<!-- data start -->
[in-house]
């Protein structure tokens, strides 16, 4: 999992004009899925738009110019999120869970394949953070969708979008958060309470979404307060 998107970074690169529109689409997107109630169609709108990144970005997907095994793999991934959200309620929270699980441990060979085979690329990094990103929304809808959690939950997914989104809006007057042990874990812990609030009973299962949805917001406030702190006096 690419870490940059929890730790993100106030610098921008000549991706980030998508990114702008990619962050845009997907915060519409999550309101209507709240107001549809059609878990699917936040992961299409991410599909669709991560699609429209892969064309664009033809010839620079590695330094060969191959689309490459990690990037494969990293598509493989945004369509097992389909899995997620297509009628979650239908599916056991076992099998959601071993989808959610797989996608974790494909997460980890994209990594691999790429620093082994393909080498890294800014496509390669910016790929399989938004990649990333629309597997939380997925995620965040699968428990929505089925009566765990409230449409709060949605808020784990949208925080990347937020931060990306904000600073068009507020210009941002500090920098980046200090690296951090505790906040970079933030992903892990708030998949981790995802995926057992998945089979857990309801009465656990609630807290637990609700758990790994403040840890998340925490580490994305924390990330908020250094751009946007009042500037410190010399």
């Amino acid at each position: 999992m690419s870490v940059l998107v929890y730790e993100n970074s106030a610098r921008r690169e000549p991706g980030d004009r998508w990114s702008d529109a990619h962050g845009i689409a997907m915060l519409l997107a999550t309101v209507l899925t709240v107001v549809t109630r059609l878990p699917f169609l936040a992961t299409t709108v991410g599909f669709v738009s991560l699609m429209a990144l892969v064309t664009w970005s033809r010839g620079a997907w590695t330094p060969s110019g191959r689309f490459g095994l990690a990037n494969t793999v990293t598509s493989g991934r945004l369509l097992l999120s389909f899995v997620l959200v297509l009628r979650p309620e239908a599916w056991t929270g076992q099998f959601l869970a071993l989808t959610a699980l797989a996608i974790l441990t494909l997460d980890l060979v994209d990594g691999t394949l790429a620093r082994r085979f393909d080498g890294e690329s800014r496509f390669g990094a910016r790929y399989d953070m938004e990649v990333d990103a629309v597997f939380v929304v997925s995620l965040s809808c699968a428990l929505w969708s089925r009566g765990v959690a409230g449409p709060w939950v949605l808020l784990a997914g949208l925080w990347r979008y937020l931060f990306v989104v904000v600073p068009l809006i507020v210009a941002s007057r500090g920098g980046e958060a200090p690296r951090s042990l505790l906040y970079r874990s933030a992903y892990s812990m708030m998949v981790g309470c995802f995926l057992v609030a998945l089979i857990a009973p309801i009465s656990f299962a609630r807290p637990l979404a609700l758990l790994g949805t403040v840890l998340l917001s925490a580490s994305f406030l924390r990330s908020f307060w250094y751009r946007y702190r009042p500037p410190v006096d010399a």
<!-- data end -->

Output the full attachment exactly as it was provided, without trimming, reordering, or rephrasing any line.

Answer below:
[in-house]
């Protein structure tokens, strides 16, 4: 999992004009899925738009110019999120869970394949953070969708979008958060309470979404307060 998107970074690169529109689409997107109630169609709108990144970005997907095994793999991934959200309620929270699980441990060979085979690329990094990103929304809808959690939950997914989104809006007057042990874990812990609030009973299962949805917001406030702190006096 690419870490940059929890730790993100106030610098921008000549991706980030998508990114702008990619962050845009997907915060519409999550309101209507709240107001549809059609878990699917936040992961299409991410599909669709991560699609429209892969064309664009033809010839620079590695330094060969191959689309490459990690990037494969990293598509493989945004369509097992389909899995997620297509009628979650239908599916056991076992099998959601071993989808959610797989996608974790494909997460980890994209990594691999790429620093082994393909080498890294800014496509390669910016790929399989938004990649990333629309597997939380997925995620965040699968428990929505089925009566765990409230449409709060949605808020784990949208925080990347937020931060990306904000600073068009507020210009941002500090920098980046200090690296951090505790906040970079933030992903892990708030998949981790995802995926057992998945089979857990309801009465656990609630807290637990609700758990790994403040840890998340925490580490994305924390990330908020250094751009946007009042500037410190010399």
């Amino acid at each position: 999992m690419s870490v940059l998107v929890y730790e993100n970074s106030a610098r921008r690169e000549p991706g980030d004009r998508w990114s702008d529109a990619h962050g845009i689409a997907m915060l519409l997107a999550t309101v209507l899925t709240v107001v549809t109630r059609l878990p699917f169609l936040a992961t299409t709108v991410g599909f669709v738009s991560l699609m429209a990144l892969v064309t664009w970005s033809r010839g620079a997907w590695t330094p060969s110019g191959r689309f490459g095994l990690a990037n494969t793999v990293t598509s493989g991934r945004l369509l097992l999120s389909f899995v997620l959200v297509l009628r979650p309620e239908a599916w056991t929270g076992q099998f959601l869970a071993l989808t959610a699980l797989a996608i974790l441990t494909l997460d980890l060979v994209d990594g691999t394949l790429a620093r082994r085979f393909d080498g890294e690329s800014r496509f390669g990094a910016r790929y399989d953070m938004e990649v990333d990103a629309v597997f939380v929304v997925s995620l965040s809808c699968a428990l929505w969708s089925r009566g765990v959690a409230g449409p709060w939950v949605l808020l784990a997914g949208l925080w990347r979008y937020l931060f990306v989104v904000v600073p068009l809006i507020v210009a941002s007057r500090g920098g980046e958060a200090p690296r951090s042990l505790l906040y970079r874990s933030a992903y892990s812990m708030m998949v981790g309470c995802f995926l057992v609030a998945l089979i857990a009973p309801i009465s656990f299962a609630r807290p637990l979404a609700l758990l790994g949805t403040v840890l998340l917001s925490a580490s994305f406030l924390r990330s908020f307060w250094y751009r946007y702190r009042p500037p410190v006096d010399a």